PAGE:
Smart technologies make Wellington safer

16 September 2015

Wellington City Council in partnership with leading technology company NEC is running a Living Lab in Cuba Mall to explore how technology can make the city safer and smarter.

Wellington City Council in partnership with leading technology company NEC is running a Living Lab in Cuba Mall to explore how technology can make the city safer and smarter.
 
This pilot project is a collaborative initiative between the Council, NEC, a number of central government agencies, local retailers and residents to explore the business and community uses for sensing technology and data collection in a low risk way.
 
The Living Lab project does two things; it centralises a number of agencies’ existing data, such as records of accident locations, tagging incidents and crime reports, and it adds new technology, like sensors that can tell the difference between typical and unusual activity. This will provide insights into day to day street level trends, patterns and hotspots.

The project enables multiple agencies to collaborate more efficiently. For example it could help identify a vulnerable person needing assistance and enable Council to direct one of the local hosts, a community support person or even medical facilities to attend.
 
Mayor Celia Wade Brown says the initiative is a first for the Wellington City Council and will adapt technology innovations from NEC to an inner city situation to make our city safer for residents and visitors.
 
“Council and NEC working together have developed a way to centralise information from a range of government agencies and add new data from which we can monitor and gain insights into things like crowd behaviour and foot traffic patterns, without compromising the privacy of our residents and visitors”, she says.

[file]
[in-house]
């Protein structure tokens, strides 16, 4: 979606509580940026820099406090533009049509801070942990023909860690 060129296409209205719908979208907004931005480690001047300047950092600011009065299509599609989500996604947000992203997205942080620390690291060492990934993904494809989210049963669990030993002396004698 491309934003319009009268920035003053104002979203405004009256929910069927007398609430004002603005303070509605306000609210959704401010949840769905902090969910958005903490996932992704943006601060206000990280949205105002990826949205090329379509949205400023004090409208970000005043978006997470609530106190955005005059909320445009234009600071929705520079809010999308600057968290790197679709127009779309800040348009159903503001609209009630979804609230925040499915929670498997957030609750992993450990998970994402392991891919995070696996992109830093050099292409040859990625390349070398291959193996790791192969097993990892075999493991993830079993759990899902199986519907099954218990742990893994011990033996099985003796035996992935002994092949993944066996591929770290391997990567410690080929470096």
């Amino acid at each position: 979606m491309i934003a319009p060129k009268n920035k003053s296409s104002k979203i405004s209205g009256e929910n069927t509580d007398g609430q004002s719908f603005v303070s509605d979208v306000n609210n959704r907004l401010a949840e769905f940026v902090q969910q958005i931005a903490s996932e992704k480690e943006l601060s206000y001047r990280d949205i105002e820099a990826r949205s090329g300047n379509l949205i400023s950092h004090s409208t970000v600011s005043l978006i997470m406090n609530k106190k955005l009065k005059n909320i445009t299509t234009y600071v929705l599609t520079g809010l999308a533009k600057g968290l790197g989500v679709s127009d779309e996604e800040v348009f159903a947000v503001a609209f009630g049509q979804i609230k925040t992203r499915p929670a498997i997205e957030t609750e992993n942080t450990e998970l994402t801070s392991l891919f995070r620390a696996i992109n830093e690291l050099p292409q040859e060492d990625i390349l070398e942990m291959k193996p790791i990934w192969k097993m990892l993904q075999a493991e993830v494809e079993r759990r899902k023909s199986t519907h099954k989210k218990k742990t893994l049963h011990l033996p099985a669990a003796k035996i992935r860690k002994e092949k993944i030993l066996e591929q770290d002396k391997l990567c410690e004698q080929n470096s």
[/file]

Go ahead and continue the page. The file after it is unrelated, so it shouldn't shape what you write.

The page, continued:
The project is separate from the monitored array of CCTV cameras; for the purpose of the trial the data and sensor information will be available to senior Council community staff only. Staff will forward any alerts to other agencies when needed. Council has worked with the Privacy Commission to identify and address any potential privacy issues.

“If the trial is successful, it will provide greater understanding of foot traffic flow for better urban design. We may be able to offer non-sensitive, de-personalised data to our businesses to help them gain a better understanding of our city and its patterns. This could help retailers understand when to have more staff available and when to consider extending their opening hours”, she says. 

Councillor Paul Eagle chair of the council committee responsible for city safety says, “This project will enable Council, the police, and other agencies to collaborate more easily to improve community wellbeing and aid crime prevention”.
 
“Technology will help agencies gain a greater understanding of micro level street trends for community issues relating to alcohol, graffiti and psychoactive substances, and provide timely responses”, he says.
 
Leonard Dench, Managing Director of NEC New Zealand says, “NEC is delighted to collaborate with Wellington City Council to explore how technology can support the safe and smart operation and planning of Wellington city”.
 
“We’re excited to bring NEC’s global safe city initiatives together with technology developed locally in our Wellington Technology Innovation Centre, and the Living Lab provides a great opportunity to demonstrate how technology can improve community wellbeing”, he says.
 
The Council and NEC signed an agreement in May 2014 focusing on leveraging Wellington talent and NEC global technology to facilitate Wellington’s Towards 2040: Smart Capital goals.